I bought tickets early in the season to make sure I could get good seats, especially since so many Yankees fans usually made their way down I-95 to root for their team.
We waited for months and then went to the game as planned.
The date was Sept. 20, 1998. The Orioles were out of the race, unable to defend their American League East title, and the Yankees were on their way to one of the best seasons in baseball history. An eerie silence fell upon Camden Yards about 30 minutes before the game started. The scoreboard did not appear to be working, and the lineups were not listed or announced.
"How strange," I remember saying to my friend.
There had been a lot of talk late that season that Cal would finally take a day off, that the time had finally come.
"Impossible," my friend said. "What are the chances that it will happen tonight?"
"Very good, actually," I said. "It's the last homestand of the year. It's been 16 years. We might be a part of history tonight."
And part of history we were. The game started, and Ryan Minor came out to play third base. The game had started before anyone realized what was happening.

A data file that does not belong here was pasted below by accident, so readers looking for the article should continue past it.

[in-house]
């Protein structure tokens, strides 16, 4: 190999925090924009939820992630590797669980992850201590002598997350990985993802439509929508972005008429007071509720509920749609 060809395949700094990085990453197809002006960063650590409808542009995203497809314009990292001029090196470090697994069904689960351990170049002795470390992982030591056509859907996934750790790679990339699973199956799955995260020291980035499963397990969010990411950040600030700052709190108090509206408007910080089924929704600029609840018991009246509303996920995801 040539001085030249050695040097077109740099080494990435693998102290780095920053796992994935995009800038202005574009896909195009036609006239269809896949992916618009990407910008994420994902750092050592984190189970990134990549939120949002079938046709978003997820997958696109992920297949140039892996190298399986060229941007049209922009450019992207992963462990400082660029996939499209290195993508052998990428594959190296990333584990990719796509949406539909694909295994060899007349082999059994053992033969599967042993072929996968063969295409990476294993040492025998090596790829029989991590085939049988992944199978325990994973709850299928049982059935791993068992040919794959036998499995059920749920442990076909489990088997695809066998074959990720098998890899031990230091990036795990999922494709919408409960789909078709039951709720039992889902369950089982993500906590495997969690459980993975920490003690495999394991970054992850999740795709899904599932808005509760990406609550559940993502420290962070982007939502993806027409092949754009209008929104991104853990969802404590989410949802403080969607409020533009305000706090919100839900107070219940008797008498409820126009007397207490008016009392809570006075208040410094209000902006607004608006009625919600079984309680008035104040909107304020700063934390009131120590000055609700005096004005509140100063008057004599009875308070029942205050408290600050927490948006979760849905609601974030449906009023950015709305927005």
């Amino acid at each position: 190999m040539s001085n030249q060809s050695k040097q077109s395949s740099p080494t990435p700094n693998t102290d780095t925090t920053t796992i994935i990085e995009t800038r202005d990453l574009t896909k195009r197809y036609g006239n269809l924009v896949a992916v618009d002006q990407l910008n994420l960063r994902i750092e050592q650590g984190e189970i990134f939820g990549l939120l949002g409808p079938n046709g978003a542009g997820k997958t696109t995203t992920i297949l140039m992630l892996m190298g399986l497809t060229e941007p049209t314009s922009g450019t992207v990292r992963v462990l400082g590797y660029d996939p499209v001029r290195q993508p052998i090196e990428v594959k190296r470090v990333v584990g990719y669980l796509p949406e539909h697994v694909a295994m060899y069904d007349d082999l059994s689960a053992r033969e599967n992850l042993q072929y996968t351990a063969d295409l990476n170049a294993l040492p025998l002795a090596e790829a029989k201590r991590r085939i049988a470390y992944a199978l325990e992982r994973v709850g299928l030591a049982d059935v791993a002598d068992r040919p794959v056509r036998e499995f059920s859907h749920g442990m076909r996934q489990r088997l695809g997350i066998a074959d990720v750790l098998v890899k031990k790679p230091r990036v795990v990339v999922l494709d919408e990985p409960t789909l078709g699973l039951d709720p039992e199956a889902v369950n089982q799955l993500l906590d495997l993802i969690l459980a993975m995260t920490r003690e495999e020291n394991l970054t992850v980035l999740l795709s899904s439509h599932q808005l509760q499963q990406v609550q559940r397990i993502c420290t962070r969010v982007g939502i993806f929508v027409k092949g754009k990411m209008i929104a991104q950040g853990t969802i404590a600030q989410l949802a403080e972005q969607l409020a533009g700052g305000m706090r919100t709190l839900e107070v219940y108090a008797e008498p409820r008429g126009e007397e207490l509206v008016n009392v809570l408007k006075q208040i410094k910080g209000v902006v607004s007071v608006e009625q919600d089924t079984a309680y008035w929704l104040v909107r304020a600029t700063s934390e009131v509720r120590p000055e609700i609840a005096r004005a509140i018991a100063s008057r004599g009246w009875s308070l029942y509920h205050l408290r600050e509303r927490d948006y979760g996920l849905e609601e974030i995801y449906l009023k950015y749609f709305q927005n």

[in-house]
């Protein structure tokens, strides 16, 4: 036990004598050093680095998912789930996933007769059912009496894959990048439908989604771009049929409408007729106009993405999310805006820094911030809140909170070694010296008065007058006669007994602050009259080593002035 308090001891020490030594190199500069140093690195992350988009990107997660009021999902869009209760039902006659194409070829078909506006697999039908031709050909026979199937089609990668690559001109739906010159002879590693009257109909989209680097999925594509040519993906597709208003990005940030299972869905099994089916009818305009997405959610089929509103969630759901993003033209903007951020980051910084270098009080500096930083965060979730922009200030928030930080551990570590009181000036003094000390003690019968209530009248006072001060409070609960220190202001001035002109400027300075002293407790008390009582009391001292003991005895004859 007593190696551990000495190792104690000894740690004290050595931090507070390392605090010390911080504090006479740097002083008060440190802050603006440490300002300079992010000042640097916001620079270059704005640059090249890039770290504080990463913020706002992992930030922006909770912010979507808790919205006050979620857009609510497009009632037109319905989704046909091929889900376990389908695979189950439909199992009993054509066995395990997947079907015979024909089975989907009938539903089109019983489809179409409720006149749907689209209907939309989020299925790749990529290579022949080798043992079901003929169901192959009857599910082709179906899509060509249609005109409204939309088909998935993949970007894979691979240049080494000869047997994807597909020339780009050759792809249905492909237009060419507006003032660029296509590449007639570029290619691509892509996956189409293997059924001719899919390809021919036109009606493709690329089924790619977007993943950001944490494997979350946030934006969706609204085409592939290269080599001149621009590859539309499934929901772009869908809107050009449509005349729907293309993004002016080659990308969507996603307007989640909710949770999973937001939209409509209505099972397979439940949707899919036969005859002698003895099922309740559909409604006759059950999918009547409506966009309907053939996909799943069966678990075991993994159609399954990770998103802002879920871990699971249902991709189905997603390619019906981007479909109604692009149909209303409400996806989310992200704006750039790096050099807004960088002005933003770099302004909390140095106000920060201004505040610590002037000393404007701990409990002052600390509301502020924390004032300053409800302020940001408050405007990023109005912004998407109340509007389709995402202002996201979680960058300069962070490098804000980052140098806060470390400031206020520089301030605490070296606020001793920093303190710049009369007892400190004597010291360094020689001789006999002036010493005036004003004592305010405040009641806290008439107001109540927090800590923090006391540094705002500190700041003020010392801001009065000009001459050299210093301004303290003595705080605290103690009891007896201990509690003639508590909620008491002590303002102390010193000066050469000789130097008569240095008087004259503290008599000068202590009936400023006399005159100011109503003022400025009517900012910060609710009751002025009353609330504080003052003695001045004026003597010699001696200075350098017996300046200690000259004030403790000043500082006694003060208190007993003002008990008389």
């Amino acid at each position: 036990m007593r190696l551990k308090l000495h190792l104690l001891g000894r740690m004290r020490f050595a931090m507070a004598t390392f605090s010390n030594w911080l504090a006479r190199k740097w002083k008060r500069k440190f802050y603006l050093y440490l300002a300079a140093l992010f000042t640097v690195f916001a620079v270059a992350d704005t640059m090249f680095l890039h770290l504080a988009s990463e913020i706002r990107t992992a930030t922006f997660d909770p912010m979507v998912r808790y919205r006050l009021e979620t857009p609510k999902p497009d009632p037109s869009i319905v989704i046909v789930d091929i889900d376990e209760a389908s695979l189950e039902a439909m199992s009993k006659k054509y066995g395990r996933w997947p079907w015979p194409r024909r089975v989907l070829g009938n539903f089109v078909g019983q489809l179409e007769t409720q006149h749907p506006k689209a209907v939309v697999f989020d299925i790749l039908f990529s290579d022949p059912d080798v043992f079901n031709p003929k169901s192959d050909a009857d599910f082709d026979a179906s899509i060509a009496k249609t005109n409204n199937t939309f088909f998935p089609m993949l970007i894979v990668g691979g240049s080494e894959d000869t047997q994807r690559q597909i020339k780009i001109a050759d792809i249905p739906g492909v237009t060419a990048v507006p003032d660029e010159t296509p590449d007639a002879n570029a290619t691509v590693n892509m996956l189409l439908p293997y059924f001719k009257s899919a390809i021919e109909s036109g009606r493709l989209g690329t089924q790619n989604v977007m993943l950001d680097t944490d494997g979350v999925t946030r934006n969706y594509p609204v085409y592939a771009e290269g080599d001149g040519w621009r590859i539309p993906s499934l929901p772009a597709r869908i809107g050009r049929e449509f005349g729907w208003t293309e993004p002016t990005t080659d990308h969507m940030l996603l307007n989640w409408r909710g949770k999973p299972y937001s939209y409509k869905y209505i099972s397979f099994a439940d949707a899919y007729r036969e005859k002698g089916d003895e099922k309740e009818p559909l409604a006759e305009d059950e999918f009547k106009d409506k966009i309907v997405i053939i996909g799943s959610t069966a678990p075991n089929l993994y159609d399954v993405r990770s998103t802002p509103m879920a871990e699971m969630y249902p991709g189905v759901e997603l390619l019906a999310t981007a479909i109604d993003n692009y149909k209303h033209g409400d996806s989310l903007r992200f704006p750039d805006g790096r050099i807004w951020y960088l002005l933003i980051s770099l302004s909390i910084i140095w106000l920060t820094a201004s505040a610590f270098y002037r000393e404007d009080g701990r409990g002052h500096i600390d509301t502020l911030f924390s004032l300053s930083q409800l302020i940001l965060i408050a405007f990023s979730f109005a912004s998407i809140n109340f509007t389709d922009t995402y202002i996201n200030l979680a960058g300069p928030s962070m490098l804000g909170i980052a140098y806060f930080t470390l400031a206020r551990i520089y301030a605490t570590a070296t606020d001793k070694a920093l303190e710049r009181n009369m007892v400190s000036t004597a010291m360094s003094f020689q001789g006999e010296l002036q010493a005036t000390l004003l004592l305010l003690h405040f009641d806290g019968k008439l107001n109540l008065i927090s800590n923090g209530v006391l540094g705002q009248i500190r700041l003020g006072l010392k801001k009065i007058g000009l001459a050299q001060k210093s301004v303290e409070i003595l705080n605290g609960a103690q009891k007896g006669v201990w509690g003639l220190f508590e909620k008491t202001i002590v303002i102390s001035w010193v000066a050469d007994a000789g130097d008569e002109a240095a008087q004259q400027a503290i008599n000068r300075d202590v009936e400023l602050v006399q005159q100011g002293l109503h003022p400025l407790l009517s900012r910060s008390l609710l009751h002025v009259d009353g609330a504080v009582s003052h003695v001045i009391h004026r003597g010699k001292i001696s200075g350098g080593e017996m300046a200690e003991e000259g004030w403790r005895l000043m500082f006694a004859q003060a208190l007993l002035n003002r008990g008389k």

Then, a pause -- one of the greatest people ever to play the game emerged from the dugout to let us know it was over.
2,632 games in a row ended that night. A baseball memory I will cherish forever.
Baltimoresun.com is looking for Orioles fans to write about their favorite Cal Ripken Jr. memories. Entries can be personal anecdotes, memories of Ripken's top performances or thoughts on what he meant to the Orioles and baseball. Fan articles will be published leading up to Ripken's Hall of Fame induction. Please limit submissions to 700 words maximum. E-mail your submission to firstname.lastname@example.org and include your name and phone number for verification purposes.